So you’ve got your hands on a Switch. As usual with a Nintendo console, there’s not a whole load of storage built in. The Switch comes with 32Gb internal storage out the box, but only around 25Gb is left over outside of everything else. This is where our Nintendo Switch microSD guide comes in!

Switch really comes into its own loaded with downloaded content. Thankfully, there’s an easy solution to expanding the Switch’s memory, and it’s a far cry from PlayStation Vita’s propriety and overpriced memory cards. Switch simply uses microSD. It’s primed and ready to accept expandable memory by simply slotting a handy microSD card into the system. But what more do you need to know?

This is what transferring data looks like on Switch.

What should you look out for?

SDHC vs SDXC

Out of the box, the Switch supports microSDHC, which stands for “Secure Digital High Capacity”. But, connecting it to the internet allows the Switch to also support microSDXC, “Secure Digital eXtended Capacity” (they’re just cool at naming like that).

The main difference is pretty simple. SDXC offer bigger storage, from 64Gb upwards, whereas SDHC cap out at about 32Gb. Unless you only want a tiny upgrade to your storage, you should always be looking at SDXC, as there’s not a huge price difference at that lower end of the spectrum anyway.

High Speeds

The Switch is gonna need to be reading the SD card’s memory on a pretty regular basis, so one thing to keep in mind is the read speed of the microSD card. Nintendo themselves recommend you grab a microSD card with no less than 60Mb/s. Generally speaking, though, the faster the better, and newer microSD cards will offer faster speeds.

Read speeds will be quite a bit faster than write speeds on your average microSD. You should be able to find decent cards that offer in the ballpark of 90Mb/s read speeds at reasonable prices. When you get to around that speed, it won’t make that much difference if you get one a little bit faster or not.

Gotta go fast.

The Best Candidates for the Job

These prices *are* Amazon affiliate links, and because of that should update to give current prices. It also means we get a little cut if you buy them.

32Gb

Given the small price difference, we’d recommend upgrading to at least 64Gb microSDXC. But if 32Gb is what you want, here they are:

Toshiba Exceria microSDHC / 32Gb / Up to 90Mb/s | Buy here: £7.08 or 

Samsung EVO microSDHC / 32Gb / Up to 95Mb/s | Buy here: £8.96 or 

SanDisk Ultra microSDHC / 32Gb / Up to 100Mb/s | Buy here: £7.95 or 

64Gb

Considering the price tags for these aren’t too huge, these are decent places to start. Toshiba’s got your back with value, and with a competitive read speed. If you’re not going all out on more expensive, larger storage, you may as well consider letting Toshiba cut you a good deal.

Toshiba Exceria microSDHC / 64Gb / Up to 90Mb/s | Buy here: £13.99 or 

Samsung EVO microSDHC / 64Gb / Up to 95Mb/s | Buy here: £12.95 or 

SanDisk Ultra microSDXC / 64Gb / Up to 100Mb/s | Buy here: £13.13 or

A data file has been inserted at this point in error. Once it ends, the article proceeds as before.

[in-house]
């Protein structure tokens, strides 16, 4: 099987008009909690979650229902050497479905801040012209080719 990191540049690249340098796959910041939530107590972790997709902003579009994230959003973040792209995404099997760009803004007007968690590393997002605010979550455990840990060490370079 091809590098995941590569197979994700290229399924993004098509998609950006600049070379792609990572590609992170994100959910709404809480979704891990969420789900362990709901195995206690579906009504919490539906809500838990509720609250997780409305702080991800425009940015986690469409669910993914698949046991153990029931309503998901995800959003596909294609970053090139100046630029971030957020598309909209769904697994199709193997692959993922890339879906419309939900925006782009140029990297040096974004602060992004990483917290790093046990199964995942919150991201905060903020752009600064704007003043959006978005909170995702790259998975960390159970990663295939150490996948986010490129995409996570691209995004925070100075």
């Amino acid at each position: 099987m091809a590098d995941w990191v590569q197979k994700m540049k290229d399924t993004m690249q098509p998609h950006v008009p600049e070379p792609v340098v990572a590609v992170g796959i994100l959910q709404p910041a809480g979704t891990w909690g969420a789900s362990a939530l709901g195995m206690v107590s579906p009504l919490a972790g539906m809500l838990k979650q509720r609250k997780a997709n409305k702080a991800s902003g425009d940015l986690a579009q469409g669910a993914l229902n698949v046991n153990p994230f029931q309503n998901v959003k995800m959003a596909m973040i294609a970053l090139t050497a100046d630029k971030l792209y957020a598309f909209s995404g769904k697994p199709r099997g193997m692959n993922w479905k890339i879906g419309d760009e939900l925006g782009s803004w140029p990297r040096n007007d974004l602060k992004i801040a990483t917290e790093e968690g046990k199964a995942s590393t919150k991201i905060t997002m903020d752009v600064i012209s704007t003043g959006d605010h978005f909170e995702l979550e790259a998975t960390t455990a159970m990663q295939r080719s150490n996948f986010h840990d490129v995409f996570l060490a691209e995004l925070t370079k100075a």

128Gb

At this level the price differences between the different brands are much of a muchness. Offering slightly better read speeds, SanDisk might be the one you want to go with here.

Toshiba Exceria microSDHC / 128Gb / Up to 90Mb/s | Buy here: £32.49 or 

SanDisk Ultra microSDXC / 128Gb / Up to 100Mb/s | Buy here: £23.50 or 

Samsung EVO microSDHC / 128Gb / Up to 95Mb/s | Buy here: £26.64 or 

200Gb

It’s a solid price for a very solid boost to your internal memory. If you don’t think 128Gb is gonna cut it, then the jump up to 200Gb really isn’t so bad. It’s definitely a decent value proposition.

SanDisk Ultra microSDXC / 200Gb / Up to 100Mb/s | Buy here: £53.44 or 

256Gb

For the price, this is a bit much. You’d be better off either settling for a 200Gb, or putting down the money for the truly luxurious 400Gb. But the option is here if it’s what you want. We wouldn’t really recommend this one to be honest, but I’m including it as a curiosity just in case it really is what you’re after.

Samsung EVO microSDHC / 256Gb / Up to 95Mb/s | Buy here: £63.90 or 

SanDisk Ultra microSDXC / 256Gb / Up to 100Mb/s | Buy here: £93.41 or 

400Gb

This is pretty expensive for what it is, but microSD cards this big are a new development. Only true Switch high rollers need apply. How many games can you fit on this, anyway? It’s an absolute demon.

SanDisk Ultra microSDXC / 400Gb / Up to 100Mb/s | Buy here: £113.80 or 

The Switch Branded microSD Cards are Probably Overpriced

 

There are a handful of microSD cards by SanDisk and Hori that are marketed specifically for the Switch, and come with the Switch logo on them. These aren’t very price competitive, and won’t really make a difference in user experience.

The SanDisk Switch cards at least do offer a slightly faster write speed, but Nintendo have highlighted that read speeds are most important for the Switch anyway. These are all big price jumps from the non-Switch logo branded same brands, so it doesn’t really seem worth it when there are cheaper cards that do the job just as well, or better (if you use the price difference to get a bigger card).


All in all, that wasn’t too complicated! Hopefully you found this guide useful. Grab one, plug it in, and get downloading some great games onto this awesome, portable console!